SummaryThe administration’s 4 drug pricing EOs direct agency action across a host of policy areas, including Part D rebates, Part B reimbursement and pricing, 340B drug discounts, and drug importation. Next steps and a timeline for agency action will vary by EO dependent on the specific policies to be advanced or finalized. In the interim, stakeholders should explore outstanding questions and contemplate near- and longer-term policy scenarios.
On July 24, the administration released 3 executive orders (EOs) and announced a fourth EO, all focused on prescription drug pricing. The EOs signal the administration’s reprioritization of drug pricing and reflect familiar policy goals (e.g., rebate reform, drug importation, international reference pricing) along with a new 340B initiative. In combination, these policies could have substantial implications for healthcare stakeholders and pharmaceutical markets if implemented.
However, a host of outstanding questions remain related to the feasibility, timeline, and operational requirements for advancing these policies via regulatory authority. Importantly, the November 2020 election will have substantial influence on the trajectory of these policy initiatives, particularly given it would be unlikely for several of these policies to be fully operational by the end of the year. If former Vice President Joe Biden were to be elected, his administration could make important decisions on the future of the Trump administration’s drug pricing policies and/or choose to advance a new drug pricing agenda. Additional scenarios within Congress, and potential for alignment with the administration, complicate the broader drug pricing policy outlook in 2021 and beyond.
As stakeholders review the EOs and contemplate near- and longer-term implications, Avalere offers a series of observations and questions that must be considered.
Medicare Part D Rebate Reform
The EO directs the Secretary to move forward with the January 2019 proposed rule to eliminate the current federal Anti-Kickback Statute safe harbor protection for drug rebates to Part D plan sponsors and pharmacy benefit managers (PBMs). The rule proposed to implement 2 new safe harbors: 1 would allow discounted prices to be provided to beneficiaries at the point of sale, and the other would permit fixed compensation arrangements between PBMs and manufacturers. Notably, the EO states that the Secretary must confirm that the rule would not increase federal spending, beneficiary premiums, or patients’ total out-of-pocket costs.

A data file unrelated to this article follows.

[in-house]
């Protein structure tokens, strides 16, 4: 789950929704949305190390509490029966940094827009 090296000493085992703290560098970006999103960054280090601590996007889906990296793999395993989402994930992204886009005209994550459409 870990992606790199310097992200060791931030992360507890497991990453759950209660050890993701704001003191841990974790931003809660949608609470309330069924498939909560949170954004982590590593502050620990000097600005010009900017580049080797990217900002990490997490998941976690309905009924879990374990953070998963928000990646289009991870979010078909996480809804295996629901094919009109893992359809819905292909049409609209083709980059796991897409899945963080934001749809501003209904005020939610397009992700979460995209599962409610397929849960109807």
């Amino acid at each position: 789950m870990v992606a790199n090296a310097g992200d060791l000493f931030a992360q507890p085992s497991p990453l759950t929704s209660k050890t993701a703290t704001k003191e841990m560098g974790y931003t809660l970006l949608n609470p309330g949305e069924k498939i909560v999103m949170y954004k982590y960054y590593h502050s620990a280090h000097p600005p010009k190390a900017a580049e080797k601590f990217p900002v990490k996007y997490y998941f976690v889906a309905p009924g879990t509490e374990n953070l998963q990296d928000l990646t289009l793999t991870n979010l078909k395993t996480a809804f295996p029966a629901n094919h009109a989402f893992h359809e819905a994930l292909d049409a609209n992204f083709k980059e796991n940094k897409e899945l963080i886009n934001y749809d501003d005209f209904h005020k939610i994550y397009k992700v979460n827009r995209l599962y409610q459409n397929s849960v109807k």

When the EOs were announced, President Trump indicated a fourth EO would establish an international pricing index (IPI) model to ensure that the US does not pay more for Part B drugs than similar Organization for Economic Cooperation and Development countries. The administration has not yet released the EO text but has signaled that the EO would go into effect on August 24, 2020, which is intended to provide stakeholders 30 days to consider alternative proposals in place of this EO.
Prescription Drug Importation
The EO directs agency action across 3 policies related to drug importation, including the implementation of the proposed rule released in December 2019, along with 2 new importation policies:
- Finalize Rulemaking for Importation from Canada. Directs the Secretary to complete rulemaking for the December 2019 proposed rule to allow states, tribal, or territorial agencies to import certain drugs from Canada. Importation programs would be administered at the state level, and states that choose to create an importation program must establish appropriate safety and tracking requirements. To qualify for importation, a drug must be eligible for marketing in the US, as well as for marketing and sale in Canada. This would exclude controlled substances, biological products, infused drugs, and drugs subject to risk evaluation and mitigation strategies, among other products.
- Allow Personal Importation. Directs the administration to facilitate personal importation by providing waivers to individuals who import prescription drugs, absent a risk to public safety.
- Allow Re-Importation of Insulin. Allow for the re-importation of insulin products that may be required for emergency medical care.
Offering Insulin and Injectable Epinephrine at 340B Prices in FQHCs
This proposal directs the Secretary of HHS to condition future federally qualified health center (FQHC) grants upon making insulin and injectable epinephrine available at the discounted price FQHCs pay in the 340B Program (plus a minimal administration fee) to low-income individuals with (1) a high cost-sharing requirement for insulin or injectable epinephrine, (2) a high unmet deductible, or (3) no insurance.
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